The two main things are: friction and heat capacity.
In this article we describe the main differences, the effects of these differences and describe some phenomena that are connected to either sea or land.
Water has about four times higher heat capacity than land, i.e. it takes much more energy to increase the water temperature and the water temperature will therefore respond slower to temperature changes.
For Northern Europe, with relatively well-defined seasons, this will mean a large difference in water and land temperatures especially during the late spring/early summer (relatively cold sea temperature) and late autumn/early winter (relatively warm sea temperature).
This temperature difference will have several consequences for the weather near the coast. On a sunny spring day with near summer temperatures inland, the windward coast will be cooled down by the colder sea temperature.
The presence of weather phenomena as showers/thunderstorms and fog/mist, that depend on the surface temperature, will therefore differ a lot between an inland location and an offshore location. The difference in heat capacity is also the reason why inland cities, like for example Moscow, have high summer temperatures and low winter temperatures, while a coastal city like Liverpool have more homogeneous temperatures throughout the year (although still with a significant seasonal variations as there is land to the south and east).
When an airmass is passing over a large body of water, it will collect some moisture. The opposite is true when it passes over a large landmass, the air will instead gradually become drier (read more here about air masses). A flow of warm air (which can contain more moisture) with a long fetch over sea, will therefore typically bring more clouds and increased risk of misty conditions.
Sea breeze and land breeze
On sunny spring and summer days, the increasing temperatures over land can cause a sea breeze circulation. The sea breeze can trigger thunderstorms over land if the atmosphere is unstable and there is enough moisture. These thunderstorms will never affect offshore wind farms, as the wind is blowing onshore.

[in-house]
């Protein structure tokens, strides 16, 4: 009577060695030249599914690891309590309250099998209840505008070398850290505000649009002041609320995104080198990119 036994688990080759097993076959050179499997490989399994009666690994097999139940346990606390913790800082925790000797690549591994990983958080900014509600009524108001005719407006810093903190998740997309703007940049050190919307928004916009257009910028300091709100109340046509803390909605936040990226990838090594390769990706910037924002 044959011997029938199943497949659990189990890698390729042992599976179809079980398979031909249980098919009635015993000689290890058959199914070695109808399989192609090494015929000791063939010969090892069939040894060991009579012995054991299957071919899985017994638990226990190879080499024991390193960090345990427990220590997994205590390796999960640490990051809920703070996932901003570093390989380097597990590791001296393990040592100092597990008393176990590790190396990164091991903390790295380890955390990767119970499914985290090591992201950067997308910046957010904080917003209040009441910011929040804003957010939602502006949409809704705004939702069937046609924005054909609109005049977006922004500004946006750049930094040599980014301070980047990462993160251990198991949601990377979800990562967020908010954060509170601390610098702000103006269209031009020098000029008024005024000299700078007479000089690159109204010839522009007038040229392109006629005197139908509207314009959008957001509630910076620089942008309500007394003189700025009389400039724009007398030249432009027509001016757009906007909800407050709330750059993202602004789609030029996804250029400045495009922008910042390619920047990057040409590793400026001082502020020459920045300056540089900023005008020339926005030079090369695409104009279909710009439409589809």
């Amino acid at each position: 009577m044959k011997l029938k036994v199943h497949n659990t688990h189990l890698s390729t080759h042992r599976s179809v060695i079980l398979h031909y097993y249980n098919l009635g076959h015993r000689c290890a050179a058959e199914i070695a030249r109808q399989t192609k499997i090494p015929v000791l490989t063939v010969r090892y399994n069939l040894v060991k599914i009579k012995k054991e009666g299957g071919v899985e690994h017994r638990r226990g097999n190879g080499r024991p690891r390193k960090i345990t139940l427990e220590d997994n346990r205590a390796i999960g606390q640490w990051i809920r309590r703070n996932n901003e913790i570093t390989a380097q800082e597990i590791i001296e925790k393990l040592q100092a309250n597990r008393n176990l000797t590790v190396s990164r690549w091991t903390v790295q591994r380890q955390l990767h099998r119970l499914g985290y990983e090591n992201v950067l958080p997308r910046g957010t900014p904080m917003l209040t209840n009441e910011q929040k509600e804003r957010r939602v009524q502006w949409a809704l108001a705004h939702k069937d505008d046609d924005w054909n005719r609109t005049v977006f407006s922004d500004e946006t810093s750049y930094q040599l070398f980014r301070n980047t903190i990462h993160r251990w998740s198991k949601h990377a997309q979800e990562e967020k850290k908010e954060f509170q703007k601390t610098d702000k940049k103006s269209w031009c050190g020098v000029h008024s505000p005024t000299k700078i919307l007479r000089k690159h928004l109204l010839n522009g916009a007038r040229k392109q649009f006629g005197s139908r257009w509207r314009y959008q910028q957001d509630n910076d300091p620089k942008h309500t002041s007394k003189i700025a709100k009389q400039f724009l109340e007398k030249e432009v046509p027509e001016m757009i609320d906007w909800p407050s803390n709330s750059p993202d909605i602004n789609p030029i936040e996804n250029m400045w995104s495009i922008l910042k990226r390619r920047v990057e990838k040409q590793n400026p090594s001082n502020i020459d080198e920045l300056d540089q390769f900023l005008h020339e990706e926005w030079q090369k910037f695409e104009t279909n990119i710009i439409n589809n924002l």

The standard schoolbook example of a sea breeze will cause increasing winds directly towards the coast. However, depending on the shape of the land mass, the presence of other land masses nearby and the direction of the general winds due to synoptic pressure forces (and also the effect of friction, vertical stratification, thermal gradients at the surface and terrain slopes as well as the flow patterns associated with convective clouds), the sea breeze can have a none perpendicular angle to the coastline. This is due to the fact that the biggest land mass, with the potential highest temperatures over a large area, will dominate the sea breeze effect.
Read this article here for more about the phenomenon.
Tropical cyclones can only form over water, as they need huge amounts of moisture captured in warm air to develop. As soon as a tropical cyclone makes landfall, it will start to fill and weaken. However, if the tropical cyclone reenters the ocean it may intensify again.
For more on the formation of tropical hurricanes and typhoons read this article.
Thunderstorms needs a trigger in order to fully develop into a thunderstorm.
The surface temperature is often this trigger. You can therefore see a difference in shower/thunderstorm activity between land and sea if there is a large temperature difference.
Thunderstorms are typically more difficult to forecast over sea than over land, due to:
- General poorer radar coverage (weather radars are located on land).
- More surface observations on land, and therefore easier to predict where and when showers can develop into thunderstorms.
- Thunderstorms behave more "unpredictable" over sea. This is due to the moisture, and possible higher dew points, that is difficult to forecast, but probably also due the more homogeneous surface in comparison with the more inhomogeneous terrain over land.